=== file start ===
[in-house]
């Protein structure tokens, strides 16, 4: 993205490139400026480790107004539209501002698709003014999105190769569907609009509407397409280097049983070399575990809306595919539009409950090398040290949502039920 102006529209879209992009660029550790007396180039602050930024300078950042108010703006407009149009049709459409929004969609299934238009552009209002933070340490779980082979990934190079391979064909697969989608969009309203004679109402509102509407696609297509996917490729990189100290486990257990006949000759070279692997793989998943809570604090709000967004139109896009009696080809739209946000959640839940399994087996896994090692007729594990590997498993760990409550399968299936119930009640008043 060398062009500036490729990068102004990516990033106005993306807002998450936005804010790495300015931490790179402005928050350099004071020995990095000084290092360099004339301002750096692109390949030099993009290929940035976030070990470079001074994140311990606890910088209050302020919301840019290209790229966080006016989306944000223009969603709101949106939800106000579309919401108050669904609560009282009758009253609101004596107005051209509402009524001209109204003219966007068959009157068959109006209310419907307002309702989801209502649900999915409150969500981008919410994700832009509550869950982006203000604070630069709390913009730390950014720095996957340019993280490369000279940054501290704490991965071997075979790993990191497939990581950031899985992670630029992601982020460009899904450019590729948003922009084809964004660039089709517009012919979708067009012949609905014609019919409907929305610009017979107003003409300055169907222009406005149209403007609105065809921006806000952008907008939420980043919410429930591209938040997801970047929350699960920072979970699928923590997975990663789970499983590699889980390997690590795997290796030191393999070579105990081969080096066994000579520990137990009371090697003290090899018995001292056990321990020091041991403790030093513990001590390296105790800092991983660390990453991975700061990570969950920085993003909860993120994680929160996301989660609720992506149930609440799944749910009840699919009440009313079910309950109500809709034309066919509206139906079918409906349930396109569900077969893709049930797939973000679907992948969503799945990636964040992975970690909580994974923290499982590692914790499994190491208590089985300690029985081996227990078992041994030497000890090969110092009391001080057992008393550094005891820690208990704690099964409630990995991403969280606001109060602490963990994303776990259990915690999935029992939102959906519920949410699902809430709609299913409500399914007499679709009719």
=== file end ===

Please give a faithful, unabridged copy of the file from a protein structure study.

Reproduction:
[in-house]
């Protein structure tokens, strides 16, 4: 993205490139400026480790107004539209501002698709003014999105190769569907609009509407397409280097049983070399575990809306595919539009409950090398040290949502039920 102006529209879209992009660029550790007396180039602050930024300078950042108010703006407009149009049709459409929004969609299934238009552009209002933070340490779980082979990934190079391979064909697969989608969009309203004679109402509102509407696609297509996917490729990189100290486990257990006949000759070279692997793989998943809570604090709000967004139109896009009696080809739209946000959640839940399994087996896994090692007729594990590997498993760990409550399968299936119930009640008043 060398062009500036490729990068102004990516990033106005993306807002998450936005804010790495300015931490790179402005928050350099004071020995990095000084290092360099004339301002750096692109390949030099993009290929940035976030070990470079001074994140311990606890910088209050302020919301840019290209790229966080006016989306944000223009969603709101949106939800106000579309919401108050669904609560009282009758009253609101004596107005051209509402009524001209109204003219966007068959009157068959109006209310419907307002309702989801209502649900999915409150969500981008919410994700832009509550869950982006203000604070630069709390913009730390950014720095996957340019993280490369000279940054501290704490991965071997075979790993990191497939990581950031899985992670630029992601982020460009899904450019590729948003922009084809964004660039089709517009012919979708067009012949609905014609019919409907929305610009017979107003003409300055169907222009406005149209403007609105065809921006806000952008907008939420980043919410429930591209938040997801970047929350699960920072979970699928923590997975990663789970499983590699889980390997690590795997290796030191393999070579105990081969080096066994000579520990137990009371090697003290090899018995001292056990321990020091041991403790030093513990001590390296105790800092991983660390990453991975700061990570969950920085993003909860993120994680929160996301989660609720992506149930609440799944749910009840699919009440009313079910309950109500809709034309066919509206139906079918409906349930396109569900077969893709049930797939973000679907992948969503799945990636964040992975970690909580994974923290499982590692914790499994190491208590089985300690029985081996227990078992041994030497000890090969110092009391001080057992008393550094005891820690208990704690099964409630990995991403969280606001109060602490963990994303776990259990915690999935029992939102959906519920949410699902809430709609299913409500399914007499679709009719």